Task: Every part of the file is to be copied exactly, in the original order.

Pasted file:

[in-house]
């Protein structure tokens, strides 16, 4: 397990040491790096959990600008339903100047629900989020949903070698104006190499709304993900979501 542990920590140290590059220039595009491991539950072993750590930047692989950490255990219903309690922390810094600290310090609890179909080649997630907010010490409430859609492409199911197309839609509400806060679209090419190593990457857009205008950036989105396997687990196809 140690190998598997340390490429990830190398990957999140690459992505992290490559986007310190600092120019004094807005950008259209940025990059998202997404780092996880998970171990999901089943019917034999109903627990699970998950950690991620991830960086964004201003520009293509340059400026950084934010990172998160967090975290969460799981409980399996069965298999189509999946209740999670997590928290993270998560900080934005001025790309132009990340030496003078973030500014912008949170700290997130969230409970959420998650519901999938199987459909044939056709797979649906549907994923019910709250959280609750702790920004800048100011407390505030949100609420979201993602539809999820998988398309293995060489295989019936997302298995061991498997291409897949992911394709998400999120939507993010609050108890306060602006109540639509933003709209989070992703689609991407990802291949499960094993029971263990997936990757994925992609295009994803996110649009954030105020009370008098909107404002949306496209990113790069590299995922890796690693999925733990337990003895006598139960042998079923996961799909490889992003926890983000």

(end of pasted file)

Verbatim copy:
[in-house]
């Protein structure tokens, strides 16, 4: 397990040491790096959990600008339903100047629900989020949903070698104006190499709304993900979501 542990920590140290590059220039595009491991539950072993750590930047692989950490255990219903309690922390810094600290310090609890179909080649997630907010010490409430859609492409199911197309839609509400806060679209090419190593990457857009205008950036989105396997687990196809 140690190998598997340390490429990830190398990957999140690459992505992290490559986007310190600092120019004094807005950008259209940025990059998202997404780092996880998970171990999901089943019917034999109903627990699970998950950690991620991830960086964004201003520009293509340059400026950084934010990172998160967090975290969460799981409980399996069965298999189509999946209740999670997590928290993270998560900080934005001025790309132009990340030496003078973030500014912008949170700290997130969230409970959420998650519901999938199987459909044939056709797979649906549907994923019910709250959280609750702790920004800048100011407390505030949100609420979201993602539809999820998988398309293995060489295989019936997302298995061991498997291409897949992911394709998400999120939507993010609050108890306060602006109540639509933003709209989070992703689609991407990802291949499960094993029971263990997936990757994925992609295009994803996110649009954030105020009370008098909107404002949306496209990113790069590299995922890796690693999925733990337990003895006598139960042998079923996961799909490889992003926890983000």